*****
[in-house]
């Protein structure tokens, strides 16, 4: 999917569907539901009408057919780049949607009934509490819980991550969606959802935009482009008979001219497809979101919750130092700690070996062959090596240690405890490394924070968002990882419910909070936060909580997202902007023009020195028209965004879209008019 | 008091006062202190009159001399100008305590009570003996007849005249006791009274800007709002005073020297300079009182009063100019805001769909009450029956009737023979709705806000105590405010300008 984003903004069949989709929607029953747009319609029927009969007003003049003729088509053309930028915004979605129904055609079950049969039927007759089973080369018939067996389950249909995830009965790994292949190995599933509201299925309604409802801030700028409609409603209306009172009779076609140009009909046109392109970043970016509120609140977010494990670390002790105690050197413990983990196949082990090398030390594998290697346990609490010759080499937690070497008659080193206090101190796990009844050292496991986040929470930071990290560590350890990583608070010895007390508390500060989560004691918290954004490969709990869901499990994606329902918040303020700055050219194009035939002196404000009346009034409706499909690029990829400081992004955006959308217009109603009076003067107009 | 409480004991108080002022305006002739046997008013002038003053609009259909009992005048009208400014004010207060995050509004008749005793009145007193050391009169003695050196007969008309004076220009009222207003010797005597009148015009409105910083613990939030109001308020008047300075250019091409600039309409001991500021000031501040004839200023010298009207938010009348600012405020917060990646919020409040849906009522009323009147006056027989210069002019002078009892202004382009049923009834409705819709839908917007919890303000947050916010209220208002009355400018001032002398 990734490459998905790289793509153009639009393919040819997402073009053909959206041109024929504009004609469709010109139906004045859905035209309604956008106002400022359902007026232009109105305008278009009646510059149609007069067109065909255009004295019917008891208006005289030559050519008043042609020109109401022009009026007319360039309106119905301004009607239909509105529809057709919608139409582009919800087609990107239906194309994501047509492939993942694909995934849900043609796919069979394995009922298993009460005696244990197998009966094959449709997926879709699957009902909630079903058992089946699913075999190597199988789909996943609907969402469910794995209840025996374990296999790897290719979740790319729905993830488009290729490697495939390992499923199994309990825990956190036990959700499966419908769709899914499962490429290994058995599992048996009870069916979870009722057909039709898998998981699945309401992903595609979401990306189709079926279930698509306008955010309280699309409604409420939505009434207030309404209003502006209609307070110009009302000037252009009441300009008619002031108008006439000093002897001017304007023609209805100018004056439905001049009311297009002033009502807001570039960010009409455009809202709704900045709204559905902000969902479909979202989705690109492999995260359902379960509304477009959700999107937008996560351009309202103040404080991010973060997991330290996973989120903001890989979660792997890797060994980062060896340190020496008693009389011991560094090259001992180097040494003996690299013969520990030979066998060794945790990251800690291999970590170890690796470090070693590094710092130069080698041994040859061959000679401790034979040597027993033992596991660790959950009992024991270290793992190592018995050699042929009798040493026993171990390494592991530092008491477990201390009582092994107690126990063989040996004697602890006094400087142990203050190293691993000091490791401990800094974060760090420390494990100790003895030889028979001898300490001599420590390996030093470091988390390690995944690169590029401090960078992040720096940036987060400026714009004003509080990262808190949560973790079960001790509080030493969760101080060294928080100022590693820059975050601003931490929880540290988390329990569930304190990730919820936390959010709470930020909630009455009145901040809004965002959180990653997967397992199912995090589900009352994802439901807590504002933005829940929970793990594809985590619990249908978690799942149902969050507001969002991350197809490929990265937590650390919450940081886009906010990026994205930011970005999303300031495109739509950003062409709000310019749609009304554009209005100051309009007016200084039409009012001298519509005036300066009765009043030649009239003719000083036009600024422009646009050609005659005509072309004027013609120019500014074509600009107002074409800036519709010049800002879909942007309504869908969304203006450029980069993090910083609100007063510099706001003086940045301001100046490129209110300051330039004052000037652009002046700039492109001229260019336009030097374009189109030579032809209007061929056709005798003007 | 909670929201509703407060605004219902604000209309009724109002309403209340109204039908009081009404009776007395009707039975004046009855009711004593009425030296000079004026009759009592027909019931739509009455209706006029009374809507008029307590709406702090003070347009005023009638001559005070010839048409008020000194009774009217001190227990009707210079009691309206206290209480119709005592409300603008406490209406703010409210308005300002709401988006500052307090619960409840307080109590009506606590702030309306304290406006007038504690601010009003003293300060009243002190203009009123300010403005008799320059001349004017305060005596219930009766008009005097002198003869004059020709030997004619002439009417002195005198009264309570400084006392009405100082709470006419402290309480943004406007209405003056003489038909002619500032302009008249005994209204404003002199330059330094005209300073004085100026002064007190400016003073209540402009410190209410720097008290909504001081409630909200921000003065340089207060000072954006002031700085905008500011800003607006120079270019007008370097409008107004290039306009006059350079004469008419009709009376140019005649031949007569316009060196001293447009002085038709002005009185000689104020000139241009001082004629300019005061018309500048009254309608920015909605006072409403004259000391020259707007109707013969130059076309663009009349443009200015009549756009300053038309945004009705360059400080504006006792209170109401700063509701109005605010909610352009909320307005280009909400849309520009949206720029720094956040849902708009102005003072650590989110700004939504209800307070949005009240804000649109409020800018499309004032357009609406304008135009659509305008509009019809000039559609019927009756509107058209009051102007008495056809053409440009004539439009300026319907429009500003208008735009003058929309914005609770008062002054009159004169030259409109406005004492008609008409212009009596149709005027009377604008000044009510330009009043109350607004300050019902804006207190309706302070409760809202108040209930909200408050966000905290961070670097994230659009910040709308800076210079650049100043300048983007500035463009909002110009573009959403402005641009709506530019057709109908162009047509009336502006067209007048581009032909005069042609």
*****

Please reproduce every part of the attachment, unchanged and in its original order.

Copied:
[in-house]
């Protein structure tokens, strides 16, 4: 999917569907539901009408057919780049949607009934509490819980991550969606959802935009482009008979001219497809979101919750130092700690070996062959090596240690405890490394924070968002990882419910909070936060909580997202902007023009020195028209965004879209008019 | 008091006062202190009159001399100008305590009570003996007849005249006791009274800007709002005073020297300079009182009063100019805001769909009450029956009737023979709705806000105590405010300008 984003903004069949989709929607029953747009319609029927009969007003003049003729088509053309930028915004979605129904055609079950049969039927007759089973080369018939067996389950249909995830009965790994292949190995599933509201299925309604409802801030700028409609409603209306009172009779076609140009009909046109392109970043970016509120609140977010494990670390002790105690050197413990983990196949082990090398030390594998290697346990609490010759080499937690070497008659080193206090101190796990009844050292496991986040929470930071990290560590350890990583608070010895007390508390500060989560004691918290954004490969709990869901499990994606329902918040303020700055050219194009035939002196404000009346009034409706499909690029990829400081992004955006959308217009109603009076003067107009 | 409480004991108080002022305006002739046997008013002038003053609009259909009992005048009208400014004010207060995050509004008749005793009145007193050391009169003695050196007969008309004076220009009222207003010797005597009148015009409105910083613990939030109001308020008047300075250019091409600039309409001991500021000031501040004839200023010298009207938010009348600012405020917060990646919020409040849906009522009323009147006056027989210069002019002078009892202004382009049923009834409705819709839908917007919890303000947050916010209220208002009355400018001032002398 990734490459998905790289793509153009639009393919040819997402073009053909959206041109024929504009004609469709010109139906004045859905035209309604956008106002400022359902007026232009109105305008278009009646510059149609007069067109065909255009004295019917008891208006005289030559050519008043042609020109109401022009009026007319360039309106119905301004009607239909509105529809057709919608139409582009919800087609990107239906194309994501047509492939993942694909995934849900043609796919069979394995009922298993009460005696244990197998009966094959449709997926879709699957009902909630079903058992089946699913075999190597199988789909996943609907969402469910794995209840025996374990296999790897290719979740790319729905993830488009290729490697495939390992499923199994309990825990956190036990959700499966419908769709899914499962490429290994058995599992048996009870069916979870009722057909039709898998998981699945309401992903595609979401990306189709079926279930698509306008955010309280699309409604409420939505009434207030309404209003502006209609307070110009009302000037252009009441300009008619002031108008006439000093002897001017304007023609209805100018004056439905001049009311297009002033009502807001570039960010009409455009809202709704900045709204559905902000969902479909979202989705690109492999995260359902379960509304477009959700999107937008996560351009309202103040404080991010973060997991330290996973989120903001890989979660792997890797060994980062060896340190020496008693009389011991560094090259001992180097040494003996690299013969520990030979066998060794945790990251800690291999970590170890690796470090070693590094710092130069080698041994040859061959000679401790034979040597027993033992596991660790959950009992024991270290793992190592018995050699042929009798040493026993171990390494592991530092008491477990201390009582092994107690126990063989040996004697602890006094400087142990203050190293691993000091490791401990800094974060760090420390494990100790003895030889028979001898300490001599420590390996030093470091988390390690995944690169590029401090960078992040720096940036987060400026714009004003509080990262808190949560973790079960001790509080030493969760101080060294928080100022590693820059975050601003931490929880540290988390329990569930304190990730919820936390959010709470930020909630009455009145901040809004965002959180990653997967397992199912995090589900009352994802439901807590504002933005829940929970793990594809985590619990249908978690799942149902969050507001969002991350197809490929990265937590650390919450940081886009906010990026994205930011970005999303300031495109739509950003062409709000310019749609009304554009209005100051309009007016200084039409009012001298519509005036300066009765009043030649009239003719000083036009600024422009646009050609005659005509072309004027013609120019500014074509600009107002074409800036519709010049800002879909942007309504869908969304203006450029980069993090910083609100007063510099706001003086940045301001100046490129209110300051330039004052000037652009002046700039492109001229260019336009030097374009189109030579032809209007061929056709005798003007 | 909670929201509703407060605004219902604000209309009724109002309403209340109204039908009081009404009776007395009707039975004046009855009711004593009425030296000079004026009759009592027909019931739509009455209706006029009374809507008029307590709406702090003070347009005023009638001559005070010839048409008020000194009774009217001190227990009707210079009691309206206290209480119709005592409300603008406490209406703010409210308005300002709401988006500052307090619960409840307080109590009506606590702030309306304290406006007038504690601010009003003293300060009243002190203009009123300010403005008799320059001349004017305060005596219930009766008009005097002198003869004059020709030997004619002439009417002195005198009264309570400084006392009405100082709470006419402290309480943004406007209405003056003489038909002619500032302009008249005994209204404003002199330059330094005209300073004085100026002064007190400016003073209540402009410190209410720097008290909504001081409630909200921000003065340089207060000072954006002031700085905008500011800003607006120079270019007008370097409008107004290039306009006059350079004469008419009709009376140019005649031949007569316009060196001293447009002085038709002005009185000689104020000139241009001082004629300019005061018309500048009254309608920015909605006072409403004259000391020259707007109707013969130059076309663009009349443009200015009549756009300053038309945004009705360059400080504006006792209170109401700063509701109005605010909610352009909320307005280009909400849309520009949206720029720094956040849902708009102005003072650590989110700004939504209800307070949005009240804000649109409020800018499309004032357009609406304008135009659509305008509009019809000039559609019927009756509107058209009051102007008495056809053409440009004539439009300026319907429009500003208008735009003058929309914005609770008062002054009159004169030259409109406005004492008609008409212009009596149709005027009377604008000044009510330009009043109350607004300050019902804006207190309706302070409760809202108040209930909200408050966000905290961070670097994230659009910040709308800076210079650049100043300048983007500035463009909002110009573009959403402005641009709506530019057709109908162009047509009336502006067209007048581009032909005069042609």